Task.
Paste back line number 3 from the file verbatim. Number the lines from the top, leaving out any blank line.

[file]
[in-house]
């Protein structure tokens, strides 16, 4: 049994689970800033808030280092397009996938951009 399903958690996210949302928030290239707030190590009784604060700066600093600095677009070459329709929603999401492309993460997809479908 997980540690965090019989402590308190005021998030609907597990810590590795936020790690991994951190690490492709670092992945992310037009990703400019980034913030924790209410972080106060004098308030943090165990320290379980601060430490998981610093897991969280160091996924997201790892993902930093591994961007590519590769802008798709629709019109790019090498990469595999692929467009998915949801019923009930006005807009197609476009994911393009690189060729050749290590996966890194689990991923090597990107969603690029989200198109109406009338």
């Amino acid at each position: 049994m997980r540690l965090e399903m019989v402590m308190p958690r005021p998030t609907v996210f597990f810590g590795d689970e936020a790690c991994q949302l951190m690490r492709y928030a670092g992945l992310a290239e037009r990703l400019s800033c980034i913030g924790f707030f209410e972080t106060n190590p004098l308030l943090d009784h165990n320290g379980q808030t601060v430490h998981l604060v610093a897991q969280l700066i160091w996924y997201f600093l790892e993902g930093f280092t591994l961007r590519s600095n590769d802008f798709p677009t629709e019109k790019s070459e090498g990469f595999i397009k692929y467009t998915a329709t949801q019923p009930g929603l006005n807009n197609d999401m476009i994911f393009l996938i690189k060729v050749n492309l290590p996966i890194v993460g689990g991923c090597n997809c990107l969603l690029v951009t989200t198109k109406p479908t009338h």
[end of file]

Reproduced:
């Amino acid at each position: 049994m997980r540690l965090e399903m019989v402590m308190p958690r005021p998030t609907v996210f597990f810590g590795d689970e936020a790690c991994q949302l951190m690490r492709y928030a670092g992945l992310a290239e037009r990703l400019s800033c980034i913030g924790f707030f209410e972080t106060n190590p004098l308030l943090d009784h165990n320290g379980q808030t601060v430490h998981l604060v610093a897991q969280l700066i160091w996924y997201f600093l790892e993902g930093f280092t591994l961007r590519s600095n590769d802008f798709p677009t629709e019109k790019s070459e090498g990469f595999i397009k692929y467009t998915a329709t949801q019923p009930g929603l006005n807009n197609d999401m476009i994911f393009l996938i690189k060729v050749n492309l290590p996966i890194v993460g689990g991923c090597n997809c990107l969603l690029v951009t989200t198109k109406p479908t009338h």